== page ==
FTA concerned by government’s Severn toll uncertainty
By Kyle Linsay
Wednesday, June 19, 2013 - 08:43
QUESTION: What will happen to the tolls?
The House of Commons Welsh Affairs Committee are backing the Freight Transport Association’s (FTA) emphasis on the economic importance of the Severn crossing tolls.
In an extra session with Transport Minister Stephen Hammond yesterday, the Committee discussed toll management post-2015.
They reinforced the FTA’s message that the tolls are an active barrier to organisations, particularly in logistics, that wish to do business in Wales.
Mr Hammond reiterated the view that the government will look to continue tolling, with a seeming preference for maintaining the tolls at the current prohibitive levels.
This route would see the tolls revert back to government ownership in 2018, once the construction debt is paid off.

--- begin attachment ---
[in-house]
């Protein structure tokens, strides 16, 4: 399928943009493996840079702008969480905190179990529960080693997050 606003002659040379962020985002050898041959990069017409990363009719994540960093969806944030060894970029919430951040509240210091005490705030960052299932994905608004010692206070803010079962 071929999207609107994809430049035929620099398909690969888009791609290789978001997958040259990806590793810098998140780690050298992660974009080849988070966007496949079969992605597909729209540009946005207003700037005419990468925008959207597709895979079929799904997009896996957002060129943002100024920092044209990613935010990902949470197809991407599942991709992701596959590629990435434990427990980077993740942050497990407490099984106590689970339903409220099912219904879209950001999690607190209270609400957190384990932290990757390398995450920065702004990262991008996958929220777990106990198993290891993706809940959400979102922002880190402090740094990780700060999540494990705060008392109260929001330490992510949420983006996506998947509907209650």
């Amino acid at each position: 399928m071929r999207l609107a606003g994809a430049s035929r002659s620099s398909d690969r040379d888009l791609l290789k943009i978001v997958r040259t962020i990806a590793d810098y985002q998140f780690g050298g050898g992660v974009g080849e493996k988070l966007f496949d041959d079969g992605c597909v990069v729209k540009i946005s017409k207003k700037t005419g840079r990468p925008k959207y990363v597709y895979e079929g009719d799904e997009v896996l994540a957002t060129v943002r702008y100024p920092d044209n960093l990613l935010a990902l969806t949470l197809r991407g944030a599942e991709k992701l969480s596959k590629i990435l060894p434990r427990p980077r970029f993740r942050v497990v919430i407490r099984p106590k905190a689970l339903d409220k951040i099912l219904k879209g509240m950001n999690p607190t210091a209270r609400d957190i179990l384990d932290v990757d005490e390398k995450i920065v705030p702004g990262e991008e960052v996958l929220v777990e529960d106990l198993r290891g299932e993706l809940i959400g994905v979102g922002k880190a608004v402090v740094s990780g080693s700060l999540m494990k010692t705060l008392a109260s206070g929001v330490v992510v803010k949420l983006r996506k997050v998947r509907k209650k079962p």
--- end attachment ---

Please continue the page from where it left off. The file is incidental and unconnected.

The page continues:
At his previous session with the Committee, the Minister had indicated there were debts – believed to be around £88million – secured against toll revenues that must be repaid.
He also reemphasised that no ministerial decisions have been taken on the tolls’ future and that no cost/benefit assessment of potential future toll rates has been undertaken.
Ian Gallagher, Policy Manager for Wales at the FTA, said after the session: “Even if we take at face value this new package of debt and the government’s plan for reclaiming the money, talk of another few years of tolls at their current levels will be met with fear and anger in boardrooms across Wales and south west England.
“FTA members individually pay thousands of pounds each year in tolls, and collectively they pay millions.
“It is extremely hard for anyone to justify how this can continue once the initial debt – which the tolls were designed to pay – is serviced.
“I am pleased that the Welsh Affairs Committee is taking this issue as seriously as the businesses compelled to pay the tolls are.
“We will be working with them and their counterparts in the National Assembly to ensure that this huge debt burden is lifted, and the tolls reduced to a level that covers ongoing costs only, once the bridges return to public ownership.”
Image courtesy of Dogfael, with thanks.